During Amsterdam Art Week Galerie Fons Welters present a body of work from 2014 by Jennifer Tee. The exhibition comprises work that accumulated in 2014 from research into the origins of abstract art and the endeavor to unite abstraction with mythical concepts. This research was extended into the secret language of diagrams in the Tao. The geometrical arrangement of objects conveys an interest in the notion of sculpture exploring the possible fluidity of a structure paired with the possibility of concealing matter inside it, and the quality of shifting function – becoming a stage for a choreography of future actions.

Jennifer Tee in conversation with Francesca Gavin

FG: One of the most interesting parts of your work is the spiritual element. You have referenced as influences some historical artists such as Kandinsky - someone no one talks about anymore who wrote on spirituality and art - and Hilma af Klint. I'm curious why you're driven to incorporate the spiritual as part of the content and methodology of what you do.

JT: I think from the beginning of my practice, I was very interested in how life and art intersect. How everyday life could be incorporated into the work. Then this desire to also incorporate the interior, the psychological interior arose. I started wondering what is the self and how does the self relate to the body and the spirit? I was also fascinated by artists previously called outsider artists. Often their biggest motivation for making art was they felt some sort of calling, through visions, for instance. Questions such as how the universe perhaps influences the perception of the self or multiple selves and what drives artists to make art, interested me. 

FG: When you were talking about the works on paper, part of the Occult Geometry series, you described them as diagrams or diagrammatic. Diagrams for what? Somewhere between ritual or choreography? It's a really interesting choice of word.

JT: I think that word came from a book, an ongoing inspiration. Tao Magic: the secret language diagrams and calligraphy by Laszlo Legeza. Can I read a little bit? “Taoist graphic art is first and foremost a practical magic. It's designed to protect, to heal, to bring success in everyday undertakings, and to ensure long life, health and happiness. Such magic diagrams and scripts have been made and used in China, from earliest times up to the present day by a wide range of artists, including illiterate villagers, reclusive hermit scholars, as well as priests, sorcerers and faith healers. On a deeper psychological level, the graphics expressed a Taoist vision of a universe of ceaseless change and Oh, persuasive, vital energy. They are to help to harmonize the ying and the yang, the sexual polarities within ourselves and allow us to place ourselves in harmony with the turbulent energies that act continually both on our lives and on the universe.”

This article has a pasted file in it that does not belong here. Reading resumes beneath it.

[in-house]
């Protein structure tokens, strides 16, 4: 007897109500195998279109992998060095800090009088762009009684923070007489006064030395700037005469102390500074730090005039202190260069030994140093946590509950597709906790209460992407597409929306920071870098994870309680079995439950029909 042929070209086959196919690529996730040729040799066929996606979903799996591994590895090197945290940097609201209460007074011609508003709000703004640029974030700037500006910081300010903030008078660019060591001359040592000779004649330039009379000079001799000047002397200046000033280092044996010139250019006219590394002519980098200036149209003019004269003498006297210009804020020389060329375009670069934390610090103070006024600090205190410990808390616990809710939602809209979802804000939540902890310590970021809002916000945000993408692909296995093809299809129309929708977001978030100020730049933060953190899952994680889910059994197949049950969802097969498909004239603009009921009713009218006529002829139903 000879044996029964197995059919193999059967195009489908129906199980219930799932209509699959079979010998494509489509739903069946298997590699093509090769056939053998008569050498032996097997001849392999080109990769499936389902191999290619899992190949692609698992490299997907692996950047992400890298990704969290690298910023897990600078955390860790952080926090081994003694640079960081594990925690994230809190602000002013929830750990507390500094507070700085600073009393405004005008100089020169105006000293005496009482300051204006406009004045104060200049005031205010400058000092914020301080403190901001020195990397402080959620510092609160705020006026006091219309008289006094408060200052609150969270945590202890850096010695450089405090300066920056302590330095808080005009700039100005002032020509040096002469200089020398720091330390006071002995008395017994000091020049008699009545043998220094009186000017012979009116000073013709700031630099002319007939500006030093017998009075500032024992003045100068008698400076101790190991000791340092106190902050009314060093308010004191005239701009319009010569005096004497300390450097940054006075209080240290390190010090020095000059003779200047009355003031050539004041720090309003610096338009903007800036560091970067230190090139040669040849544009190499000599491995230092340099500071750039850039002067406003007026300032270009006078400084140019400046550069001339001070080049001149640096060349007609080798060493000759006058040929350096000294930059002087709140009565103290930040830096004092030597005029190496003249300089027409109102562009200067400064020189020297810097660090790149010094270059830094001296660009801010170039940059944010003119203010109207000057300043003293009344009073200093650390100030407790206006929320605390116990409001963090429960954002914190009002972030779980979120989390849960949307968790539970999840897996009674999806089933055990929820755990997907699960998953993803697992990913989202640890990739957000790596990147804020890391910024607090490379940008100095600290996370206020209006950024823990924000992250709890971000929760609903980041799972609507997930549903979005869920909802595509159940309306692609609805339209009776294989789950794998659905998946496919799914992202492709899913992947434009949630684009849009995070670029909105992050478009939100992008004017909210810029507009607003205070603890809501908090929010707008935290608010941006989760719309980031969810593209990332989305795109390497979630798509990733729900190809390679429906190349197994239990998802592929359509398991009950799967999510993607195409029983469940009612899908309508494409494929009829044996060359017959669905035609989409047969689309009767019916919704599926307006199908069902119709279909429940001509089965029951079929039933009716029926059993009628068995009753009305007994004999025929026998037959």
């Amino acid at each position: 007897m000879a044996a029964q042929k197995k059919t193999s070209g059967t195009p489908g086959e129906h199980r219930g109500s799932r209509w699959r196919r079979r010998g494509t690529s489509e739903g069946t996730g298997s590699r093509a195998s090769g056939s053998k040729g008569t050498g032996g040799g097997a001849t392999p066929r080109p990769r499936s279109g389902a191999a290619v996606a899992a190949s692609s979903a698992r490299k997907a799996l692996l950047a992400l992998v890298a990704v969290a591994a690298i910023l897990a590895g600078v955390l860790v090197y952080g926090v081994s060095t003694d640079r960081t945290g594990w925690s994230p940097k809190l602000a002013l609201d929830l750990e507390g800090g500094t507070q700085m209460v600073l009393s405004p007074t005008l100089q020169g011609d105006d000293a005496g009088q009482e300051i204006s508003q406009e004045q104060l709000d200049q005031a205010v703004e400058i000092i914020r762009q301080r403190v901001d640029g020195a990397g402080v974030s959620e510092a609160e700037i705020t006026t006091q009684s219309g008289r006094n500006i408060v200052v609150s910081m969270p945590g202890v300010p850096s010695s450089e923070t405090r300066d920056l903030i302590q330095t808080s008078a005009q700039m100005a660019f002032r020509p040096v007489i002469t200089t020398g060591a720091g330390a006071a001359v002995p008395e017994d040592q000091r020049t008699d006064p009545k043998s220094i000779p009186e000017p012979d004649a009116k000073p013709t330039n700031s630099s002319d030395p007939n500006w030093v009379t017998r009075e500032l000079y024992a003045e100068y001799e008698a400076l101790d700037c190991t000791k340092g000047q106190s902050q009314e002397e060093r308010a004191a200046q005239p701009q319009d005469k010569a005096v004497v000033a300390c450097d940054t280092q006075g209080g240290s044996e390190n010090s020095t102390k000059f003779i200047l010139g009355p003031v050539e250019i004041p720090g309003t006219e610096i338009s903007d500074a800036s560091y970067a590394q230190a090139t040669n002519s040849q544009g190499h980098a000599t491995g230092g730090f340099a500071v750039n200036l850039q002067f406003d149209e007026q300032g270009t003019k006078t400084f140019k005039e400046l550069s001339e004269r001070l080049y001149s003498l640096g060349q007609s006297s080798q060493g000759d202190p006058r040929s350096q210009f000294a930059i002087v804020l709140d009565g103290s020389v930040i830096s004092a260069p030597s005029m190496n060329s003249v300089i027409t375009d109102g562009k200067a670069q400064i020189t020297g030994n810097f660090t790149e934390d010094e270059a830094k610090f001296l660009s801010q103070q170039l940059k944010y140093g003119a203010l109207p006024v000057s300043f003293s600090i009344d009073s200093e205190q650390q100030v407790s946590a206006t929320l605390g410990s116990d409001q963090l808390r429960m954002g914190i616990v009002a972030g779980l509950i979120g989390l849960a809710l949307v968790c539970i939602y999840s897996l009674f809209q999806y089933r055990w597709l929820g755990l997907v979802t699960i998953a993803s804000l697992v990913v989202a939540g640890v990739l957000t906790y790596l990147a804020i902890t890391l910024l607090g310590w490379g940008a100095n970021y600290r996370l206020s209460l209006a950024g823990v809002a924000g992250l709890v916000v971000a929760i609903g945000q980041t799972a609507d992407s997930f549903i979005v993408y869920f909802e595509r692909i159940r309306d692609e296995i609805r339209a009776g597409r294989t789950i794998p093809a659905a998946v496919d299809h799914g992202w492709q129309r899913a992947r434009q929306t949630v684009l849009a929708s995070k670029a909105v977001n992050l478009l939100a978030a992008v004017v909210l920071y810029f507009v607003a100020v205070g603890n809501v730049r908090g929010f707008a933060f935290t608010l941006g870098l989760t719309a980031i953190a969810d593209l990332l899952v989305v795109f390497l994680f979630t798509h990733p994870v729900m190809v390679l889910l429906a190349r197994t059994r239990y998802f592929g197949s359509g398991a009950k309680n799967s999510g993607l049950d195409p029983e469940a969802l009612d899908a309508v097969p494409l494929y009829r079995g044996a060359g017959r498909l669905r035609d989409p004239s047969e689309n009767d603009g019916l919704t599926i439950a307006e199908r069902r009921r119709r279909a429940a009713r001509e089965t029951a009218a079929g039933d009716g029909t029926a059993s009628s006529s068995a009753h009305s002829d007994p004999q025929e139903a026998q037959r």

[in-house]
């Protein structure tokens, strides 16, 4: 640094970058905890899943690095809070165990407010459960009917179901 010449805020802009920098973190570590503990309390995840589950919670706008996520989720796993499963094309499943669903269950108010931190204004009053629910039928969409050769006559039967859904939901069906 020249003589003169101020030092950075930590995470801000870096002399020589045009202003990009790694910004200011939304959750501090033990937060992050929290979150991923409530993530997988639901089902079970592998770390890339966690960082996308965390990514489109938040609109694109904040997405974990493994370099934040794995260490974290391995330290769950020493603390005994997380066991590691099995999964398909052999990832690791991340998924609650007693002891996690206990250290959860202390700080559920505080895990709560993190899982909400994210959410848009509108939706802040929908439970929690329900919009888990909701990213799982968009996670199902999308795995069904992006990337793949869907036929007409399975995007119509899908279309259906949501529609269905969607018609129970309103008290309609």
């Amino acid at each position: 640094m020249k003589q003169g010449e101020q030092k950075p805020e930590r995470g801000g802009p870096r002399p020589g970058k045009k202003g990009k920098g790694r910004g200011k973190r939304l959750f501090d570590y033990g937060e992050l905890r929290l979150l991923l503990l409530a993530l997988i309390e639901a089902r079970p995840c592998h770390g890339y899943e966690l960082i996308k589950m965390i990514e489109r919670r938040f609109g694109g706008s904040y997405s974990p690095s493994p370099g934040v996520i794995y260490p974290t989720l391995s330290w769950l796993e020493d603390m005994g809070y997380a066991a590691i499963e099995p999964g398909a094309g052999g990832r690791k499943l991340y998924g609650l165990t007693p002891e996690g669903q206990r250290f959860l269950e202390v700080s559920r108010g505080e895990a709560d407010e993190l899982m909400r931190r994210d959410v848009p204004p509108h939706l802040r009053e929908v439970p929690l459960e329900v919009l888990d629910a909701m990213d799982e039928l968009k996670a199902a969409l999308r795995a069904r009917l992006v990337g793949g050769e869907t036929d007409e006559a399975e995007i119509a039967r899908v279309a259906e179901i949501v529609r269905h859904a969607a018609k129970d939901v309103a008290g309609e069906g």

FG: The images in the book are of fluid, graphic abstract forms.

JT: The idea that the drawings were used within a community of people inspired me. They were actively meditated on and could even be performed, for instance, to ask for rain. My work carries this possibility as well. The book also contains a diagram with the female sex organs. The kidneys were actually seen as sexual bodily elements. The title of one the works in the exhibition, Talisman to Vitalize the Kidneys / the Female Sex Organs, refers to this custom. What I tried to do in the series Occult Geometry was combine all these elements. I think abstraction is often seen as circles, squares or triangles, but both af Klint and Kandinsky often employed very diverse types of languages in their works. They used lines, spirals, swirls with individual meanings. Kandinsky wrote an entire book about these forms of painting, called Point and Line to Plane. It also has a lot to do with the dematerialization of art and of the figurative. Both artists refer to all things that surround us that one cannot see, such as sound waves and X-rays. This was also the period when people were moving away from Christianity and were looking for other kinds of belief systems. There was a lot of scientific development; as today with AI and the internet.